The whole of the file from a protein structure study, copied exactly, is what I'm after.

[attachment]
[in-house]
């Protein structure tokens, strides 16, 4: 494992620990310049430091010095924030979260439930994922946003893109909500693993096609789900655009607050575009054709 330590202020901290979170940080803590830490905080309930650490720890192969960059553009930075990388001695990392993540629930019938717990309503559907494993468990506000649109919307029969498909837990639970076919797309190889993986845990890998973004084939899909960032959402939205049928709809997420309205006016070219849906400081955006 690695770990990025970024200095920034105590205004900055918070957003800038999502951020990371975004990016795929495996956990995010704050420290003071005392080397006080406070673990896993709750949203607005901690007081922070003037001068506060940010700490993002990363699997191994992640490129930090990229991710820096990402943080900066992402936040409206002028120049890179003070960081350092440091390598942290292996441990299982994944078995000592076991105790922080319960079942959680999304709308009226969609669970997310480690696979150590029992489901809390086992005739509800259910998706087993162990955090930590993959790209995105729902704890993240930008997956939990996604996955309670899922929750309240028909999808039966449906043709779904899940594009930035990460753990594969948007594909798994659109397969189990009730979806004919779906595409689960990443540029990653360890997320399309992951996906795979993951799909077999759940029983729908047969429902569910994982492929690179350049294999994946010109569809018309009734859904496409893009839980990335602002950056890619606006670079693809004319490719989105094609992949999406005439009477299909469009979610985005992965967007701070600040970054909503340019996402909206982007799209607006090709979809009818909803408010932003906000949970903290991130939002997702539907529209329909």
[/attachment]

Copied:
[in-house]
């Protein structure tokens, strides 16, 4: 494992620990310049430091010095924030979260439930994922946003893109909500693993096609789900655009607050575009054709 330590202020901290979170940080803590830490905080309930650490720890192969960059553009930075990388001695990392993540629930019938717990309503559907494993468990506000649109919307029969498909837990639970076919797309190889993986845990890998973004084939899909960032959402939205049928709809997420309205006016070219849906400081955006 690695770990990025970024200095920034105590205004900055918070957003800038999502951020990371975004990016795929495996956990995010704050420290003071005392080397006080406070673990896993709750949203607005901690007081922070003037001068506060940010700490993002990363699997191994992640490129930090990229991710820096990402943080900066992402936040409206002028120049890179003070960081350092440091390598942290292996441990299982994944078995000592076991105790922080319960079942959680999304709308009226969609669970997310480690696979150590029992489901809390086992005739509800259910998706087993162990955090930590993959790209995105729902704890993240930008997956939990996604996955309670899922929750309240028909999808039966449906043709779904899940594009930035990460753990594969948007594909798994659109397969189990009730979806004919779906595409689960990443540029990653360890997320399309992951996906795979993951799909077999759940029983729908047969429902569910994982492929690179350049294999994946010109569809018309009734859904496409893009839980990335602002950056890619606006670079693809004319490719989105094609992949999406005439009477299909469009979610985005992965967007701070600040970054909503340019996402909206982007799209607006090709979809009818909803408010932003906000949970903290991130939002997702539907529209329909």